Hearing But Not Obeying
It has been the unanimous testimony of the greatest Christian souls that the nearer they drew to God the more acute became their consciousness of sin and their sense of personal unworthiness. The purest souls never knew how pure they were and the greatest saints never guessed that they were great. The very thought that they were good or great would have been rejected by them as a temptation of the devil. They were so engrossed with gazing upon the face of God that they spent scarce a moment looking at themselves. They were suspended in that sweet paradox of spiritual awareness where they knew that they were clean through the blood of the Lamb and yet felt that they deserved only death and hell as their just reward.
This feeling is strong in the writings of Paul and is found also in almost all devotional books and among the greatest and most loved hymns. The quality of evangelical Christianity must be greatly improved if the present unusual interest in religion is not to leave the church worse off than she was before the phenomenon emerged. If we listen I believe we will hear the Lord say to us what He once said to Joshua,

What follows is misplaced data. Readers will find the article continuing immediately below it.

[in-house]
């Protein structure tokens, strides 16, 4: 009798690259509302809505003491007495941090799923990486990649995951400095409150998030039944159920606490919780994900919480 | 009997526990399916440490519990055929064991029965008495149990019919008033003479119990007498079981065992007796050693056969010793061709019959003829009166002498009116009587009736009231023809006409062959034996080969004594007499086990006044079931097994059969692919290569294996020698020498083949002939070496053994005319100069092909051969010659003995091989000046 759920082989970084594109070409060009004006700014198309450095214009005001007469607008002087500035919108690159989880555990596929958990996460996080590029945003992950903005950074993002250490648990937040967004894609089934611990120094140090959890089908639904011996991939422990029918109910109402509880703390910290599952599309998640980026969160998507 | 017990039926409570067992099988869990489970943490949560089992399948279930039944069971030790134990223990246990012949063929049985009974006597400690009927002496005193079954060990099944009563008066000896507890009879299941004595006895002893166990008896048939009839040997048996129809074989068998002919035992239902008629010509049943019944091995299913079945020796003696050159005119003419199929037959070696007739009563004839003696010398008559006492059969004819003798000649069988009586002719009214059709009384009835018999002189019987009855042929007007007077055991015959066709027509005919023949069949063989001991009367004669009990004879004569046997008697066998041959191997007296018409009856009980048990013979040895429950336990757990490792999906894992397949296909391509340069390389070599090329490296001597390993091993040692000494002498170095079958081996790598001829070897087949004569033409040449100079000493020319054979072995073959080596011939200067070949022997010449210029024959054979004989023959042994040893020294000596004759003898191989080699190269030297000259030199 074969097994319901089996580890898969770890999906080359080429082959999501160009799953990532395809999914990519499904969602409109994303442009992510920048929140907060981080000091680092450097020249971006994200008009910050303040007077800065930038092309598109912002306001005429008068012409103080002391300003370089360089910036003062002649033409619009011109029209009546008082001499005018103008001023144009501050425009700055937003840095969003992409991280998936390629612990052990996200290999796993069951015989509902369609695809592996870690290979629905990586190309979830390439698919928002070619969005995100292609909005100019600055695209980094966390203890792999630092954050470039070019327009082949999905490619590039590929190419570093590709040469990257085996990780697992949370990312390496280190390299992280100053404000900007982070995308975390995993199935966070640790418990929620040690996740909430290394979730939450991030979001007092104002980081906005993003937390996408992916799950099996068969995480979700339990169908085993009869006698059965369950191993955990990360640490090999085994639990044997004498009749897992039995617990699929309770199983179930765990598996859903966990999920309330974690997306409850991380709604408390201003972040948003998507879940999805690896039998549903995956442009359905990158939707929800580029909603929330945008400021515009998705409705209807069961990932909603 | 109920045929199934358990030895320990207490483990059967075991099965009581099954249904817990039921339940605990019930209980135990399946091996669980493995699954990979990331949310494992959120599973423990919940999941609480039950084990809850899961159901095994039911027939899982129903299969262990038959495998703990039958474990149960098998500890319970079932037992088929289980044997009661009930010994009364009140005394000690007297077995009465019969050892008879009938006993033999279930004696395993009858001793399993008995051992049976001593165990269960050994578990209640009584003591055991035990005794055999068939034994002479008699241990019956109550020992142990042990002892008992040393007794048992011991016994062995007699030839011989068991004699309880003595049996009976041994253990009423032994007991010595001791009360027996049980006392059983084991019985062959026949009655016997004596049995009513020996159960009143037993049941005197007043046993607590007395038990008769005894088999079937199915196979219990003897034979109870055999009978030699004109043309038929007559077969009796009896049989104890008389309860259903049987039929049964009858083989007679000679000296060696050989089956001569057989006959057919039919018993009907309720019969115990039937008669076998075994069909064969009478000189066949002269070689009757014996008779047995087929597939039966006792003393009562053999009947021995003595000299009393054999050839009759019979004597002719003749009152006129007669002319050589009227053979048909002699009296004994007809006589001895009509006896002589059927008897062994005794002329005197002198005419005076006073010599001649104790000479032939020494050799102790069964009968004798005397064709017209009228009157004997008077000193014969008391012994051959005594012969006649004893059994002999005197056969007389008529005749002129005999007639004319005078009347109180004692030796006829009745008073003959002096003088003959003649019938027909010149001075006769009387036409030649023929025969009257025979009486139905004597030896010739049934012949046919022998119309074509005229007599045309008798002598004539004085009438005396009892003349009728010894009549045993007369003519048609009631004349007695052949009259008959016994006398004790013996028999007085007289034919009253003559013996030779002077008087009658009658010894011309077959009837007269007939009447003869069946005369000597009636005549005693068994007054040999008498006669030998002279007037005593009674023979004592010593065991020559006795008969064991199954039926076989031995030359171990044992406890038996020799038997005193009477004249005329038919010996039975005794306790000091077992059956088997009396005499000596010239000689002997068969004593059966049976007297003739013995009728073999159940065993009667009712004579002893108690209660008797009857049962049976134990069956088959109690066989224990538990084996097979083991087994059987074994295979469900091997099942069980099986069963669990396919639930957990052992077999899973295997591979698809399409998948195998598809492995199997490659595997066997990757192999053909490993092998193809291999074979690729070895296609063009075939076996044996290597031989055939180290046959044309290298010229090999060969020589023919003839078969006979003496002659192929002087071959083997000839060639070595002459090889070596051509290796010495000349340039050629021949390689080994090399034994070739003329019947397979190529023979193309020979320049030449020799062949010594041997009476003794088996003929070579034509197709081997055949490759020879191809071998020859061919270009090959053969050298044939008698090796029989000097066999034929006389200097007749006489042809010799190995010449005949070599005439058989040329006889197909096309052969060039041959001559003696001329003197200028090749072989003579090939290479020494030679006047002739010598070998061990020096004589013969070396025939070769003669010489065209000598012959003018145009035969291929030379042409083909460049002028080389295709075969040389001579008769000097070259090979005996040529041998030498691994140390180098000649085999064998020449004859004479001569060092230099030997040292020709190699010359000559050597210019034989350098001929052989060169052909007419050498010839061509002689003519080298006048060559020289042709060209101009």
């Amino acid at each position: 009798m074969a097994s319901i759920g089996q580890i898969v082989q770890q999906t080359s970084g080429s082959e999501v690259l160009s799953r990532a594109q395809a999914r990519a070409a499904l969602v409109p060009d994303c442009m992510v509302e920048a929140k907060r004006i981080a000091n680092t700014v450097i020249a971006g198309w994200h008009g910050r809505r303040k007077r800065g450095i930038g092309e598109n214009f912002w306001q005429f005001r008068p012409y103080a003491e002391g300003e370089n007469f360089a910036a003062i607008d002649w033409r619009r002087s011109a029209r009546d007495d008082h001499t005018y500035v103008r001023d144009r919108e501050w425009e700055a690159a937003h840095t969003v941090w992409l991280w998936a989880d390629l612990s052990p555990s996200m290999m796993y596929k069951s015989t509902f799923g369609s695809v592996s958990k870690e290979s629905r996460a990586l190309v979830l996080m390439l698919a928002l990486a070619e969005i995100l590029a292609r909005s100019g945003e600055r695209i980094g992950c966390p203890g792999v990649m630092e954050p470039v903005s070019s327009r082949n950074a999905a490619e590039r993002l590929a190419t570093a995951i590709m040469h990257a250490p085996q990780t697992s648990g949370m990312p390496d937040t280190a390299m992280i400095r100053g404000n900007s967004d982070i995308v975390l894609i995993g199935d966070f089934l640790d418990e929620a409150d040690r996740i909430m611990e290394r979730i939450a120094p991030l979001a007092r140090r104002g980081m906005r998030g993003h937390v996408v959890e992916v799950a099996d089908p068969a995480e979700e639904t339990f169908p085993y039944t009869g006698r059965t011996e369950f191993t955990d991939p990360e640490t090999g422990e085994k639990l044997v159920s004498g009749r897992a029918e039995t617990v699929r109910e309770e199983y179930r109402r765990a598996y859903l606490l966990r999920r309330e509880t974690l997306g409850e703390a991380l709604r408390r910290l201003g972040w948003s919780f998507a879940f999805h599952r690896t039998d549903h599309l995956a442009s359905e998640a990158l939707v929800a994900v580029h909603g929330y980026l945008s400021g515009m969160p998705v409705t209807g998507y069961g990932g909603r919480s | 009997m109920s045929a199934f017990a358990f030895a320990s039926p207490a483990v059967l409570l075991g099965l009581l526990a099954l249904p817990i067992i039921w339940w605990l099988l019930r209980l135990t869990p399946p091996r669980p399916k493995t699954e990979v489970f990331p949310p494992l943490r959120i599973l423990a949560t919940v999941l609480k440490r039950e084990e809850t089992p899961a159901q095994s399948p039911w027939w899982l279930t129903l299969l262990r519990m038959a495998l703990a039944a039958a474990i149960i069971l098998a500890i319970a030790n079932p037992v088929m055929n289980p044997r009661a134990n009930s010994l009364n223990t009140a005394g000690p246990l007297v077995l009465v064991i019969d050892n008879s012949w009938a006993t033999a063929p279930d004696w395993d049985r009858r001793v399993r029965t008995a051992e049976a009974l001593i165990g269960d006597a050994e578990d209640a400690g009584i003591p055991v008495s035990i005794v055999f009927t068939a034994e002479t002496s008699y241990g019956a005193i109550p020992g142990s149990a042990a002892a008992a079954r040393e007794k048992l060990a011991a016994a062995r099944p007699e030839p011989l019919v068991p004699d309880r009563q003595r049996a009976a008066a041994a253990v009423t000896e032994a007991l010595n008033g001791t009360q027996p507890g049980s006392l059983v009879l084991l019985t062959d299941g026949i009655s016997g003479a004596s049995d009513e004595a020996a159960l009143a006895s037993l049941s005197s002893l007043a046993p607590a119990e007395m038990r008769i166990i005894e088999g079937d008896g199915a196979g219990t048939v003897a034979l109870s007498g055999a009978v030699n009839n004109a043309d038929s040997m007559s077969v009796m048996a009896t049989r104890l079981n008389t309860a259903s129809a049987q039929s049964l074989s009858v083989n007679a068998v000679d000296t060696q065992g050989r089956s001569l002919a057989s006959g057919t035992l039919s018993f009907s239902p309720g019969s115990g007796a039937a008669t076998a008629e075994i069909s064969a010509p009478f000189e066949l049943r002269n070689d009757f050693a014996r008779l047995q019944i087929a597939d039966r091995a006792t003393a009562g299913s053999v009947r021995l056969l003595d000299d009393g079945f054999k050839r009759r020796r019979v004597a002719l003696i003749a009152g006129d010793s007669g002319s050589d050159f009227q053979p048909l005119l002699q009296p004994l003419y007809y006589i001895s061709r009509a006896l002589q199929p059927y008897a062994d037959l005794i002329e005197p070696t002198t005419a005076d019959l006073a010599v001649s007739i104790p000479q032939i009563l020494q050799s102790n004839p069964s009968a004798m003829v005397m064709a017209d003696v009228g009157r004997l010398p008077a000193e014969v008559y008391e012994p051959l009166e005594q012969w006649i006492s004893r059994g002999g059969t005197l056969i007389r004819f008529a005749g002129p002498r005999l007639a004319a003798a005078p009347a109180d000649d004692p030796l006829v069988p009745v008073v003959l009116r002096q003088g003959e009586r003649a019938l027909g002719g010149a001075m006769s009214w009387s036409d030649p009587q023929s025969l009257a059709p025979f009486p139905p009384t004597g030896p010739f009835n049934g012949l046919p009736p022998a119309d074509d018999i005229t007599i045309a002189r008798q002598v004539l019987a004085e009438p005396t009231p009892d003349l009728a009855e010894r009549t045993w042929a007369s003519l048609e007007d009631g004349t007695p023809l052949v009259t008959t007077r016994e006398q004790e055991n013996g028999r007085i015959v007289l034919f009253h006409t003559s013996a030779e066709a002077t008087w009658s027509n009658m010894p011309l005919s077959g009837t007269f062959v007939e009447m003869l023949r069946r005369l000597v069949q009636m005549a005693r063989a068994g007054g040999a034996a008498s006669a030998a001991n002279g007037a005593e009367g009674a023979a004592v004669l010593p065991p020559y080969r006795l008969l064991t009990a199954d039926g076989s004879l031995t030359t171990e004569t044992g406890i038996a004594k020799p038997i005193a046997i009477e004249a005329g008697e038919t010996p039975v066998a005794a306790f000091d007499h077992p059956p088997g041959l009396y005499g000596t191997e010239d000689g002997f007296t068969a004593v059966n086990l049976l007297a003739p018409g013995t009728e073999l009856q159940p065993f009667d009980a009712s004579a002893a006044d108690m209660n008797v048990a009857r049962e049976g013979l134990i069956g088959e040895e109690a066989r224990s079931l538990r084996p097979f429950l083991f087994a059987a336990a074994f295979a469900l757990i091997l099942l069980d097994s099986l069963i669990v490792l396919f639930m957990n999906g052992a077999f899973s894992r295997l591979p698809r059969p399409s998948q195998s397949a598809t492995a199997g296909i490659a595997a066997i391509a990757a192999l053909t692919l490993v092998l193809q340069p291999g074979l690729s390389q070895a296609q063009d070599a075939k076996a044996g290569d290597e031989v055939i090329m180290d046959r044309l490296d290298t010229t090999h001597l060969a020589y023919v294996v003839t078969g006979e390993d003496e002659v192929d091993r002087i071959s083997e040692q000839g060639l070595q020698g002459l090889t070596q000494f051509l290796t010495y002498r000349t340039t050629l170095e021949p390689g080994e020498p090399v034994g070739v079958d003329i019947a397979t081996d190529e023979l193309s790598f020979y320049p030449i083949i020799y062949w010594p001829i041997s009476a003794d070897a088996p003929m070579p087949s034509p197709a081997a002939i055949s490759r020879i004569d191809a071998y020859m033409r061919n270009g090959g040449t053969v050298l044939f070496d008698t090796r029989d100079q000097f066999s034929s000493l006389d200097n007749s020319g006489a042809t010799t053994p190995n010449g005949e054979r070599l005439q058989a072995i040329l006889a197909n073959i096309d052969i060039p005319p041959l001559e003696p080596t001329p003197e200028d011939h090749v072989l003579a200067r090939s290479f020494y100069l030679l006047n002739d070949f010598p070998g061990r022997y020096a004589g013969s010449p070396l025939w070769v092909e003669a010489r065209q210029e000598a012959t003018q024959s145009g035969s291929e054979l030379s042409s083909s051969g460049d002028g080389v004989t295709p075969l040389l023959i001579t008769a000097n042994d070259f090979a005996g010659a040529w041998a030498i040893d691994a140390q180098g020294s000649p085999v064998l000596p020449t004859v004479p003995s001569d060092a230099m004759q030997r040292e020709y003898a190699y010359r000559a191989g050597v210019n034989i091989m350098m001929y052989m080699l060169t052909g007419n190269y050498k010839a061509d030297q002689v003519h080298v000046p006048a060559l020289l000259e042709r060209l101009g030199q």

“Arise, go over this Jordan, thou and all this people, unto the land which I do give to them, even to the children of Israel” [Josh. 1:2].
Or we will hear the writer to the Hebrews say,
“Therefore, leaving the first principles of the doctrine of Christ, let us go on unto perfection” [Heb. 6:1a].
And surely we will hear Paul exhort us to “be filled with the Spirit” [Eph. 5:18]. If we are alert enough to hear God’s voice we must not content ourselves with merely “believing” it. How can any man believe a command? Commands are to be obeyed, and until we have obeyed them we have done exactly nothing at all about them. And to have heard them and not obeyed them is infinitely worse than never to have heard them at all, especially in the light of Christ’s soon return and the judgment to come.
Part 2 of 2. An excerpt from Keys to the Deeper Life by A. W. Tozer. Originally appearing in Sunday Magazine, 1957. For a biographical sketch of Tozer (1897-1963) see www.christianbook.com/html/authors/481.html
 i.e. good in character, See Matt. 19:16-17; Isaiah 6:1-6
 See Heb. 12:1-2; 2 Cor. 3:18
 See John 14:15,21
To see how God used Hebrews 6:1 in the life of pastor Mark Miller, visit his testimonial video here.
Typing: courtesy of Deborah Cooke